Monday, August 13, 2007

The Baron Brisse.

Today, August 13th …

As promised, this week we will be inspired by the mid-nineteenth century menu and recipe book of the Baron Léon Brisse. Not much is known about him. He was a (presumably) aristocratic Frenchman who appeared to have to earn a living. He began his working life in the department of Water and Forestry under Louise Phillipe, but left in 1850 to pursue his interests in gastronomy and writing (it seems that he left his employ in the wake of a scandal of sorts).

The baron was perhaps the first food journalist. He wrote regularly for La Liberte, and in 1868 published Les Trois Cent Soixant Six Menus du Baron Brisse (The 366 Menus of Baron Brisse). The book included 1200 recipes, many of which are quite outlandish – a fact for which he was criticised at the time. How was he to know? He did not actually cook himself, he was a collector of recipes.

In his preface, the baron makes one highly unusual comment. Cookbook authors almost always advocate frugality in the kitchen (or at least denounce flagrant waste). The baron says:

“I have not attempted to give recipes for using up scraps, as this art is only useful when you run short of provisions; it is quite a mistake to imagine that warming up cooked meat is economical, as all good transformations must be expensive.”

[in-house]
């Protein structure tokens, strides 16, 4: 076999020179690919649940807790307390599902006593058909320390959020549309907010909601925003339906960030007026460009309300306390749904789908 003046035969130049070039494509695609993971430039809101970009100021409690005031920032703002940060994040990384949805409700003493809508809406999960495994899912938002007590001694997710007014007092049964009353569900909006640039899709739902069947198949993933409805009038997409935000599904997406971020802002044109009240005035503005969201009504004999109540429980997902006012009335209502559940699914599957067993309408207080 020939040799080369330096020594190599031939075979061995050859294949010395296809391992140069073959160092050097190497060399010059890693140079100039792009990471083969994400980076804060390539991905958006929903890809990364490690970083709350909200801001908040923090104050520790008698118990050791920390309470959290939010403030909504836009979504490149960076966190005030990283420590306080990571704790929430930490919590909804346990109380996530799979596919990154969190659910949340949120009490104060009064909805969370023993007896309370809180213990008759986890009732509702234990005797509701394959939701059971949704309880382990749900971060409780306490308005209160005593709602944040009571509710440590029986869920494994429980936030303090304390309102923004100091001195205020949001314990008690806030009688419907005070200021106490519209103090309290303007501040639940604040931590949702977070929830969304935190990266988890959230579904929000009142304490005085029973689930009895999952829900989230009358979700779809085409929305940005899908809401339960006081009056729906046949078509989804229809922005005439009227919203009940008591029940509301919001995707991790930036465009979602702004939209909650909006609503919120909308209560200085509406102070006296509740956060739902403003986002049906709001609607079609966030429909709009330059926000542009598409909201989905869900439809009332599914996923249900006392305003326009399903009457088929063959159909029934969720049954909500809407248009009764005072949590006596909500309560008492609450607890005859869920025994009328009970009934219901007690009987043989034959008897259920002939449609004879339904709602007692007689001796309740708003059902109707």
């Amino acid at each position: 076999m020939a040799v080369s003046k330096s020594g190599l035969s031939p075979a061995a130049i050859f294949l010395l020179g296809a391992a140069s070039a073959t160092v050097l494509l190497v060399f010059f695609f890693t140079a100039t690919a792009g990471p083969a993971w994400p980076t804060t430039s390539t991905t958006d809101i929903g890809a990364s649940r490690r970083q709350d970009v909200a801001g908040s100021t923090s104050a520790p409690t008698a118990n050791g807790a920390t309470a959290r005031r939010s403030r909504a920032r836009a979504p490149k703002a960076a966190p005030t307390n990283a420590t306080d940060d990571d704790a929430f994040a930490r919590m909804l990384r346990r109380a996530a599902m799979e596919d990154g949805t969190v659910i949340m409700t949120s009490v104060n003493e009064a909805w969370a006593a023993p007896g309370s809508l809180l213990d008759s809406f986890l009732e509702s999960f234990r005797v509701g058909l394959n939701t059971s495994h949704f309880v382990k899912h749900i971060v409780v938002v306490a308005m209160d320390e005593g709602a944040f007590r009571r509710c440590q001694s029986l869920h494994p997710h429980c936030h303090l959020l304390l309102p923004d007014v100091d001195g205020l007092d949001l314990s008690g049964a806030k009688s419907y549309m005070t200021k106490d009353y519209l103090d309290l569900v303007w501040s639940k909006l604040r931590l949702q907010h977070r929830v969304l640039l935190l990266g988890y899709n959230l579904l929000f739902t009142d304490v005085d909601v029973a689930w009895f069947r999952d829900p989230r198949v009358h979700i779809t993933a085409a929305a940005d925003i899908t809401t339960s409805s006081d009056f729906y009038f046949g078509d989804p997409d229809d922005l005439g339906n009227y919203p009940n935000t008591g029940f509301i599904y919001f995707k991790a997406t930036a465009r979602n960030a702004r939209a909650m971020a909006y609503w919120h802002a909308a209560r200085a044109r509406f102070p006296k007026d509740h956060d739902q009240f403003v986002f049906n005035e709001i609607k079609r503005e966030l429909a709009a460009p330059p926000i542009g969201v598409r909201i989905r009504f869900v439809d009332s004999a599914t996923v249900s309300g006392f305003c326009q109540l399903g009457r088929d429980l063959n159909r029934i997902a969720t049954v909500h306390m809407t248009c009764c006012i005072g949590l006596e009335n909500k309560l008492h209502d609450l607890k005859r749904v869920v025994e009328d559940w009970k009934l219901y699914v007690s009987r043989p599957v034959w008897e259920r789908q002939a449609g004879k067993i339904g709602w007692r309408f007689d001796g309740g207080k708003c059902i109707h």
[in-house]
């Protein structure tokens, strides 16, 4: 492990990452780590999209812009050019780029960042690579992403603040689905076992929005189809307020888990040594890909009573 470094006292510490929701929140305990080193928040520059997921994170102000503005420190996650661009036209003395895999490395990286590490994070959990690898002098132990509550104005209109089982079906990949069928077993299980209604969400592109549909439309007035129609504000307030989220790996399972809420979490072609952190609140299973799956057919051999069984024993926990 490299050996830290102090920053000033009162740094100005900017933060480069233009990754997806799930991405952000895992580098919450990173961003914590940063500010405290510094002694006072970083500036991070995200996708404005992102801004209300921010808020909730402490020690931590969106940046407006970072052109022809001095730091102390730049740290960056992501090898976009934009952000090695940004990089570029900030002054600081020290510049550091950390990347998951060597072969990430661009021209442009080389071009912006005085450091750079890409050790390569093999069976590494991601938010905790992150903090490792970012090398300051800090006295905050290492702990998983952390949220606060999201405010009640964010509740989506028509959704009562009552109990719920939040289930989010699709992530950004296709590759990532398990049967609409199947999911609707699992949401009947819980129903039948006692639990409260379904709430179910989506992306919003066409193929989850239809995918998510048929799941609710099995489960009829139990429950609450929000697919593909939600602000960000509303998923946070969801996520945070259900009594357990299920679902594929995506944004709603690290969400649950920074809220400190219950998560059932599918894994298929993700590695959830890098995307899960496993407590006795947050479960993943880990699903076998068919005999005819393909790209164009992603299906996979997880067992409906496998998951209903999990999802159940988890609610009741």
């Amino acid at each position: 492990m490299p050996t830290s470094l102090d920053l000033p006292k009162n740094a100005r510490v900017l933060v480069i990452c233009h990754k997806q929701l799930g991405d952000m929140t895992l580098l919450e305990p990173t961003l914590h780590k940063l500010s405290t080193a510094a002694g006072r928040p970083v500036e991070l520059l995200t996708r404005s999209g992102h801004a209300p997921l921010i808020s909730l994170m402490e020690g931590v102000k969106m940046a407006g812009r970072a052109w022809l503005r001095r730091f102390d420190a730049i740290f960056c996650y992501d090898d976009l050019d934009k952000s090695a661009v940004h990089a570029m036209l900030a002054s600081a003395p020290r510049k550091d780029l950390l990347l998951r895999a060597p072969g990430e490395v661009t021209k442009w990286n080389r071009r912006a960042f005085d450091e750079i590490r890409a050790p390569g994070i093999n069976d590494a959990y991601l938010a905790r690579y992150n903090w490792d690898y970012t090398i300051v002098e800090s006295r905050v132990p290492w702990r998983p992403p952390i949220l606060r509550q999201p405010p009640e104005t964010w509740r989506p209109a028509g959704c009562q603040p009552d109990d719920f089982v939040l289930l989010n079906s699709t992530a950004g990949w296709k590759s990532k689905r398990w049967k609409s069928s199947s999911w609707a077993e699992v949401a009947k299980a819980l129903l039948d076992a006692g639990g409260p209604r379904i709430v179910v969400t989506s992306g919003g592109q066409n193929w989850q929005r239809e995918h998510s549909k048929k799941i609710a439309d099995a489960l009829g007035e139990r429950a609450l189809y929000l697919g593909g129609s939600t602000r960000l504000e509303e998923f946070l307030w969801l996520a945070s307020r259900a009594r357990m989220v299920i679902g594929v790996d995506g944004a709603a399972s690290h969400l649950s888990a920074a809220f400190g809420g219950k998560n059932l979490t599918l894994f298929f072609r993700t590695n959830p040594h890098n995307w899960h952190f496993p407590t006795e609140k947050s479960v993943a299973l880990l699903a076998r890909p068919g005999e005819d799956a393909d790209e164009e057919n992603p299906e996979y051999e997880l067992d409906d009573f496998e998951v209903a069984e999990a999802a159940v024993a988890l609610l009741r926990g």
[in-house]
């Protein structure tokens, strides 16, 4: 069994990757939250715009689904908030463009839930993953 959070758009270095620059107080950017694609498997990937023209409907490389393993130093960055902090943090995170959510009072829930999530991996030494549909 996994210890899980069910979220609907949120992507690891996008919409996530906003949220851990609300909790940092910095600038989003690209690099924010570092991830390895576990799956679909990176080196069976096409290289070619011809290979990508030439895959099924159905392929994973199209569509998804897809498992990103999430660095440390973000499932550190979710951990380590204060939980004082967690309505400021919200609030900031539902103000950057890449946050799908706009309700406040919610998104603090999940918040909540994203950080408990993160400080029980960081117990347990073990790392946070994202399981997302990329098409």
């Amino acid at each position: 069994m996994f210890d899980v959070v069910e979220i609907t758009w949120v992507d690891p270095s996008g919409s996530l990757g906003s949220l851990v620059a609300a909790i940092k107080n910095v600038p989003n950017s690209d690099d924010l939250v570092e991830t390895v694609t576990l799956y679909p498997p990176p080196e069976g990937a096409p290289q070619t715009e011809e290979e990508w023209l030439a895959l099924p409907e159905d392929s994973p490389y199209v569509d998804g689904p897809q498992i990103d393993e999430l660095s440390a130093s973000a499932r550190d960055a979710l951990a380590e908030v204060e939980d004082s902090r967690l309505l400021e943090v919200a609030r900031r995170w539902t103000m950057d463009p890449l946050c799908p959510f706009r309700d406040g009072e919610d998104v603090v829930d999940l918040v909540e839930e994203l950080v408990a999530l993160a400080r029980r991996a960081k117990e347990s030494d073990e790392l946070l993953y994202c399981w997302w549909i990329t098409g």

His suggested menu for August 13 is:

Potage Crécy
(Crécy Soup)
Matelote de carpe et d’anguille
(Stewed carp and eel)
Poupiettes de veau.
(Stuffed fillets of veal)
Pintade rôtie.
(Roast guinea-fowl)
Haricots verts au beurre noir.
(Green beans with black butter)
Biscuit de savoy.
(Savoy cake)

I do hope that I have solved your problem of what to cook for dinner tonight. The Baron has also enabled me to fulfil my promise to you a few days ago of giving you a recipe for a Savoy cake.

Savoy, or sponge cake.
Break fifteen eggs, keep the yolks separate from the whites, stir a pound of powdered sugar into the yolks, and flavour with either grated lemon peel or vanilla, beat until frothy; whip the whites to a thick cream, add to the yolks, and stir in a pound of flour; pour into a buttered mould, or into small cases, sprinkle with powdered sugar, and bake; when done, glaze the cake with whipped whites of egg, flavoured with lemon juice and sugar, and serve when cold.

Tomorrow’s Story …

The Baron Brisse Menu 2.

Quotation for the Day ….

Chef: Any cook who swears in French. Henry Beard and Roy McKie

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